Loom

Review by Jen

While waiting for my mail-ordered copy of Morpheus to arrive, I was looking for something else to play and came across this enchanting little game called Loom. I popped in the CD, rebooted to DOS, and was instantly hooked. This game is a real gem!

You are Bobbin Threadbare, an outcast from the Weavers Guild. You are summoned by the elders to your village and find them at the Loom, a magical thing that weaves the patterns of life. The elders are set to banish you but instead accidentally cast a spell on themselves that turns them into swans, and out the window they fly. You pick up the magical distaff of Atropos and set off to find the swans. Your travels take you to several different cities and ultimately you must foil an evil bishop and prevent Chaos from taking over the world. The plot is pretty rich (no moss growing on this one), especially for such an old game.

The graphics in this game were probably state-of-the-art in 1990, and they hold up pretty well today except for the bigger pixels. Some of the scenes are beautifully rendered, most notably the starry background in the "void." It was easy to tell exactly what was going on; there is no pixel-hunting, and all of the scenes were very clear.

This is a third-person game with you controlling Bobbin's actions throughout. There is no "inventory" in this game. The only thing I ever picked up was the distaff. By clicking on items or talking to people you encounter in the game, you learn four-note sequences that turn out to be magic spells when you play them back on the distaff. The items that give you the tune generally provide a clue as to what the magic spell will do. The trick is to know what spell to apply in each situation.

You have three choices at the start of the game, Standard, Practice, and Expert. According to the handbook, Standard shows the notes as they are played, and Practice lets you practice playing the little tunes. Unfortunately, I didn't read that part until I was well into the game, having unwittingly picked Expert because I fancy myself pretty good at adventure games. Also unfortunately, I am not very good at playing back tunes, even if they are only four notes, but I did not want to start over again and so decided to muddle through. However, this turned out not to be such a bad thing. It is a LucasArts game, so you don't die or screw up irremediably, and you get plenty of chances to try things again. Also, you start off with only two or three notes and gain more notes as you gain experience, to a maximum of nine (C to C), so there is time to get used to them. I found I had to restore previous games a couple of times, though, because I did not make note (pun not intended) of tunes that I needed later in the game. However, this is not a long or difficult game. I finished the whole thing in about five hours with no hints. I wish it had been longer!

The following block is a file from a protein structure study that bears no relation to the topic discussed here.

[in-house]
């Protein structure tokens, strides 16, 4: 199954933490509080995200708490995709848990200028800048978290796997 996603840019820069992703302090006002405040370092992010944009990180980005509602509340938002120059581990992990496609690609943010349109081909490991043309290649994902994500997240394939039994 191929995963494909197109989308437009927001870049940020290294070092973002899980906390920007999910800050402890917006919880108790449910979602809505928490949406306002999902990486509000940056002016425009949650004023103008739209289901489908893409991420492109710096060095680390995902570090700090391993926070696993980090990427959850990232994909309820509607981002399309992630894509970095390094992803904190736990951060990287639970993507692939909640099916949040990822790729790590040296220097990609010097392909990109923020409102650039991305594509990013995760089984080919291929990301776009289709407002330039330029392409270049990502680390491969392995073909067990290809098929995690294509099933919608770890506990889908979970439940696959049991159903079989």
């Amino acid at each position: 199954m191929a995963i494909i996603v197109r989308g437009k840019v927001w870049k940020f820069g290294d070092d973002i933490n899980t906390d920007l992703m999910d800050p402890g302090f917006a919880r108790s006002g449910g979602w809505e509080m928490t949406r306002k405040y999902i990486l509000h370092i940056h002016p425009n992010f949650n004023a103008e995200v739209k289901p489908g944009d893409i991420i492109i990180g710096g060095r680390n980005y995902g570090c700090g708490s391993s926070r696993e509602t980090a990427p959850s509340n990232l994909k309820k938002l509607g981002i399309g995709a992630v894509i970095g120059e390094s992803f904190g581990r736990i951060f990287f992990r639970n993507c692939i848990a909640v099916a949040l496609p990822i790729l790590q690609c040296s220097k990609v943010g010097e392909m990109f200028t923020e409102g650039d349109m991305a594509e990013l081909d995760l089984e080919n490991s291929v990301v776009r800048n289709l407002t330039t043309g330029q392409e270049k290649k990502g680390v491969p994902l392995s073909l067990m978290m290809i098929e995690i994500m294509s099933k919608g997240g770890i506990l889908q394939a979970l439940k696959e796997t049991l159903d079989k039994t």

The music in Loom is just lovely, but there is not enough of it. The sound effects mostly consist of the noise that happens when you cast a spell, which is a twinkly harp sequence. It is not impressive but also not annoying and, along with the rest of the sound effects, fits the mood of the game quite well. I get the impression from the two copyright dates on the CD that the voices were added later when the game was transferred to CD, and that usually means terrible acting, but not so in this case. Most of the characters don't have much to say, so none has a chance to get annoying. I would say, though, that if they had talked more, I would have been irritated by some of them, notably Bobbin, who sometimes sounded whiny. Some of the women in the game, though, did an outstanding job. I really liked the voice of Chaos—she was truly scary.

The overall effect is just magical, and I would recommend it to anybody. It's got a lot of the standard adventure elements, but it just so extraordinary overall that it was an absolute joy to play. It takes its place right up there with the rest of my all-time favorite games. The End

The Verdict

The Lowdown

Developer: LucasArts
Publisher: LucasArts
Release Date: 1990

Available for: Macintosh DOS

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System Requirements

PC:
IBM and 100% compatibles
10 MHz 80286
640k RAM
Keyboard, Mouse or Joystick
256-color VGA/MCGA, 16-color EGA
Soundblaster, Adlib, PC Speaker

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